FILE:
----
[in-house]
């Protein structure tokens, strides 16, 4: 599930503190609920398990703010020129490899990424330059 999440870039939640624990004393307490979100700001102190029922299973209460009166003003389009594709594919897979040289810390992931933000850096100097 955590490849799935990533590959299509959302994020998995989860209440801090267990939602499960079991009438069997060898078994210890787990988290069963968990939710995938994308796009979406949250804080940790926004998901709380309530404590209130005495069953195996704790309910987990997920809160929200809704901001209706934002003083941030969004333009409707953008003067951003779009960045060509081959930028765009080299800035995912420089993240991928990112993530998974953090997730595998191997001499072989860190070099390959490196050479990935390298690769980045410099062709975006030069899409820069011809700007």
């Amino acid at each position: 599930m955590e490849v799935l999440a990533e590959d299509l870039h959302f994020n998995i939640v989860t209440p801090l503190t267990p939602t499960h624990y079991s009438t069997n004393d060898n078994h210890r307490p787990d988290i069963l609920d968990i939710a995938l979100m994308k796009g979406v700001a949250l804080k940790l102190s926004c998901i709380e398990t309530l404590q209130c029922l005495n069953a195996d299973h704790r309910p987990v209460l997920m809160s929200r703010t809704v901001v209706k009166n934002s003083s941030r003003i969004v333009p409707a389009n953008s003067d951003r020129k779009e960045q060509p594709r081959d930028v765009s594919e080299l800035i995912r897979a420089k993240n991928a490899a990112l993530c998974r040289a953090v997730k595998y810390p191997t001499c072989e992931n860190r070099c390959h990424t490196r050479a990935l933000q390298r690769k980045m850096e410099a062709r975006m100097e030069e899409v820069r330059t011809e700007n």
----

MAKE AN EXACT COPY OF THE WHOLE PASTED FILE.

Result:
[in-house]
């Protein structure tokens, strides 16, 4: 599930503190609920398990703010020129490899990424330059 999440870039939640624990004393307490979100700001102190029922299973209460009166003003389009594709594919897979040289810390992931933000850096100097 955590490849799935990533590959299509959302994020998995989860209440801090267990939602499960079991009438069997060898078994210890787990988290069963968990939710995938994308796009979406949250804080940790926004998901709380309530404590209130005495069953195996704790309910987990997920809160929200809704901001209706934002003083941030969004333009409707953008003067951003779009960045060509081959930028765009080299800035995912420089993240991928990112993530998974953090997730595998191997001499072989860190070099390959490196050479990935390298690769980045410099062709975006030069899409820069011809700007």
């Amino acid at each position: 599930m955590e490849v799935l999440a990533e590959d299509l870039h959302f994020n998995i939640v989860t209440p801090l503190t267990p939602t499960h624990y079991s009438t069997n004393d060898n078994h210890r307490p787990d988290i069963l609920d968990i939710a995938l979100m994308k796009g979406v700001a949250l804080k940790l102190s926004c998901i709380e398990t309530l404590q209130c029922l005495n069953a195996d299973h704790r309910p987990v209460l997920m809160s929200r703010t809704v901001v209706k009166n934002s003083s941030r003003i969004v333009p409707a389009n953008s003067d951003r020129k779009e960045q060509p594709r081959d930028v765009s594919e080299l800035i995912r897979a420089k993240n991928a490899a990112l993530c998974r040289a953090v997730k595998y810390p191997t001499c072989e992931n860190r070099c390959h990424t490196r050479a990935l933000q390298r690769k980045m850096e410099a062709r975006m100097e030069e899409v820069r330059t011809e700007n």